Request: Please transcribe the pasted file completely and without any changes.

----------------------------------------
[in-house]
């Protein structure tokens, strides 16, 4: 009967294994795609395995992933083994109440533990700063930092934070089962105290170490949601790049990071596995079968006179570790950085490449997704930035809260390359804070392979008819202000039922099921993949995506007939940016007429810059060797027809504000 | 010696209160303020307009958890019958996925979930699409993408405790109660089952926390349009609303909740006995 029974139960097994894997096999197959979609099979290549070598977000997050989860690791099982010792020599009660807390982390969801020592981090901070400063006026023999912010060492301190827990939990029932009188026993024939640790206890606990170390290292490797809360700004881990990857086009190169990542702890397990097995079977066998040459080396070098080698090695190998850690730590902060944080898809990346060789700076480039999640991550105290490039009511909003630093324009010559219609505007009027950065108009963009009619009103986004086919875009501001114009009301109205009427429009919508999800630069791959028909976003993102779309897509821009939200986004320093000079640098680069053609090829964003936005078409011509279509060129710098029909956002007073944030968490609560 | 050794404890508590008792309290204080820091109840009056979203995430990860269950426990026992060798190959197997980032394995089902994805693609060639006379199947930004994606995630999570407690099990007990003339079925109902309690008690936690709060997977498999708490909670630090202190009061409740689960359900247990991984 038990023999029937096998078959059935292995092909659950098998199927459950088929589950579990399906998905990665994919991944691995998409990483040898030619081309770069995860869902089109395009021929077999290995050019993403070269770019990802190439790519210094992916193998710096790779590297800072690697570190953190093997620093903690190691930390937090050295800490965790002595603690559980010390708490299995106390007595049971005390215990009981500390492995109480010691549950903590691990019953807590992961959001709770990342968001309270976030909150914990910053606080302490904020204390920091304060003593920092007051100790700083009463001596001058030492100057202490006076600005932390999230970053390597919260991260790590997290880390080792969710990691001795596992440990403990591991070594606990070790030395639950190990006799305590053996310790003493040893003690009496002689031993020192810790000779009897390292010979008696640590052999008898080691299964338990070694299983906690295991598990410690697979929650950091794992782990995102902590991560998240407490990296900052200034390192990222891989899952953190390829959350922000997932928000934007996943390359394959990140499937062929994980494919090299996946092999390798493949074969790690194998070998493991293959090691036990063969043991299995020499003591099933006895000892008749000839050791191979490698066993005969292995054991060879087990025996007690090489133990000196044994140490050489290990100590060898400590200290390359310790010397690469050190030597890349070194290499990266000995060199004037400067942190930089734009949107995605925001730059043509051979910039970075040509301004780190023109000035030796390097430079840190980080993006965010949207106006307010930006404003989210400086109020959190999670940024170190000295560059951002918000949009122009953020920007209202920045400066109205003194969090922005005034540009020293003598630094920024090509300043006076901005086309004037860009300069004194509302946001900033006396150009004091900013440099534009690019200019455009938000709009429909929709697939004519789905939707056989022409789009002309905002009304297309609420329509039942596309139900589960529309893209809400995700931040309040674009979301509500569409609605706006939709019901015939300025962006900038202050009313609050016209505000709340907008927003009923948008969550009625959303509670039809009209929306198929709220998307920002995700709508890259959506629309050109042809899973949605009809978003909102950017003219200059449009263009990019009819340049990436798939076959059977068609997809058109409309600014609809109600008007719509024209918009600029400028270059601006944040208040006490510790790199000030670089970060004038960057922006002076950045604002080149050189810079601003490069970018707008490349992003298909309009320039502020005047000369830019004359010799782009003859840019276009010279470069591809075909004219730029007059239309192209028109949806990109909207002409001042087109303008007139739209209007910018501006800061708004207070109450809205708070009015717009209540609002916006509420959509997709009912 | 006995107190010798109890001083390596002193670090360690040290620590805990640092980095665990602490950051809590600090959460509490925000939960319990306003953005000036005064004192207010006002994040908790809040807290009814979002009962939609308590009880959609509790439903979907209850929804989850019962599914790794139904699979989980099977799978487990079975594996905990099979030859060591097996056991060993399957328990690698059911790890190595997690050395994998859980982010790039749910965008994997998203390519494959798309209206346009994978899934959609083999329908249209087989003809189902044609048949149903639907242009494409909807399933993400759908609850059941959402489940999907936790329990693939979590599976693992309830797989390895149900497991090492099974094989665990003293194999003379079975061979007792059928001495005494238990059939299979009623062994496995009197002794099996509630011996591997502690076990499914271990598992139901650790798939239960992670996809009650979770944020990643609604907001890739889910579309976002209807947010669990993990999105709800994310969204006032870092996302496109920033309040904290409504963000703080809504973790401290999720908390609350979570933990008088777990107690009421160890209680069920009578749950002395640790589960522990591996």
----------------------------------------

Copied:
[in-house]
């Protein structure tokens, strides 16, 4: 009967294994795609395995992933083994109440533990700063930092934070089962105290170490949601790049990071596995079968006179570790950085490449997704930035809260390359804070392979008819202000039922099921993949995506007939940016007429810059060797027809504000 | 010696209160303020307009958890019958996925979930699409993408405790109660089952926390349009609303909740006995 029974139960097994894997096999197959979609099979290549070598977000997050989860690791099982010792020599009660807390982390969801020592981090901070400063006026023999912010060492301190827990939990029932009188026993024939640790206890606990170390290292490797809360700004881990990857086009190169990542702890397990097995079977066998040459080396070098080698090695190998850690730590902060944080898809990346060789700076480039999640991550105290490039009511909003630093324009010559219609505007009027950065108009963009009619009103986004086919875009501001114009009301109205009427429009919508999800630069791959028909976003993102779309897509821009939200986004320093000079640098680069053609090829964003936005078409011509279509060129710098029909956002007073944030968490609560 | 050794404890508590008792309290204080820091109840009056979203995430990860269950426990026992060798190959197997980032394995089902994805693609060639006379199947930004994606995630999570407690099990007990003339079925109902309690008690936690709060997977498999708490909670630090202190009061409740689960359900247990991984 038990023999029937096998078959059935292995092909659950098998199927459950088929589950579990399906998905990665994919991944691995998409990483040898030619081309770069995860869902089109395009021929077999290995050019993403070269770019990802190439790519210094992916193998710096790779590297800072690697570190953190093997620093903690190691930390937090050295800490965790002595603690559980010390708490299995106390007595049971005390215990009981500390492995109480010691549950903590691990019953807590992961959001709770990342968001309270976030909150914990910053606080302490904020204390920091304060003593920092007051100790700083009463001596001058030492100057202490006076600005932390999230970053390597919260991260790590997290880390080792969710990691001795596992440990403990591991070594606990070790030395639950190990006799305590053996310790003493040893003690009496002689031993020192810790000779009897390292010979008696640590052999008898080691299964338990070694299983906690295991598990410690697979929650950091794992782990995102902590991560998240407490990296900052200034390192990222891989899952953190390829959350922000997932928000934007996943390359394959990140499937062929994980494919090299996946092999390798493949074969790690194998070998493991293959090691036990063969043991299995020499003591099933006895000892008749000839050791191979490698066993005969292995054991060879087990025996007690090489133990000196044994140490050489290990100590060898400590200290390359310790010397690469050190030597890349070194290499990266000995060199004037400067942190930089734009949107995605925001730059043509051979910039970075040509301004780190023109000035030796390097430079840190980080993006965010949207106006307010930006404003989210400086109020959190999670940024170190000295560059951002918000949009122009953020920007209202920045400066109205003194969090922005005034540009020293003598630094920024090509300043006076901005086309004037860009300069004194509302946001900033006396150009004091900013440099534009690019200019455009938000709009429909929709697939004519789905939707056989022409789009002309905002009304297309609420329509039942596309139900589960529309893209809400995700931040309040674009979301509500569409609605706006939709019901015939300025962006900038202050009313609050016209505000709340907008927003009923948008969550009625959303509670039809009209929306198929709220998307920002995700709508890259959506629309050109042809899973949605009809978003909102950017003219200059449009263009990019009819340049990436798939076959059977068609997809058109409309600014609809109600008007719509024209918009600029400028270059601006944040208040006490510790790199000030670089970060004038960057922006002076950045604002080149050189810079601003490069970018707008490349992003298909309009320039502020005047000369830019004359010799782009003859840019276009010279470069591809075909004219730029007059239309192209028109949806990109909207002409001042087109303008007139739209209007910018501006800061708004207070109450809205708070009015717009209540609002916006509420959509997709009912 | 006995107190010798109890001083390596002193670090360690040290620590805990640092980095665990602490950051809590600090959460509490925000939960319990306003953005000036005064004192207010006002994040908790809040807290009814979002009962939609308590009880959609509790439903979907209850929804989850019962599914790794139904699979989980099977799978487990079975594996905990099979030859060591097996056991060993399957328990690698059911790890190595997690050395994998859980982010790039749910965008994997998203390519494959798309209206346009994978899934959609083999329908249209087989003809189902044609048949149903639907242009494409909807399933993400759908609850059941959402489940999907936790329990693939979590599976693992309830797989390895149900497991090492099974094989665990003293194999003379079975061979007792059928001495005494238990059939299979009623062994496995009197002794099996509630011996591997502690076990499914271990598992139901650790798939239960992670996809009650979770944020990643609604907001890739889910579309976002209807947010669990993990999105709800994310969204006032870092996302496109920033309040904290409504963000703080809504973790401290999720908390609350979570933990008088777990107690009421160890209680069920009578749950002395640790589960522990591996």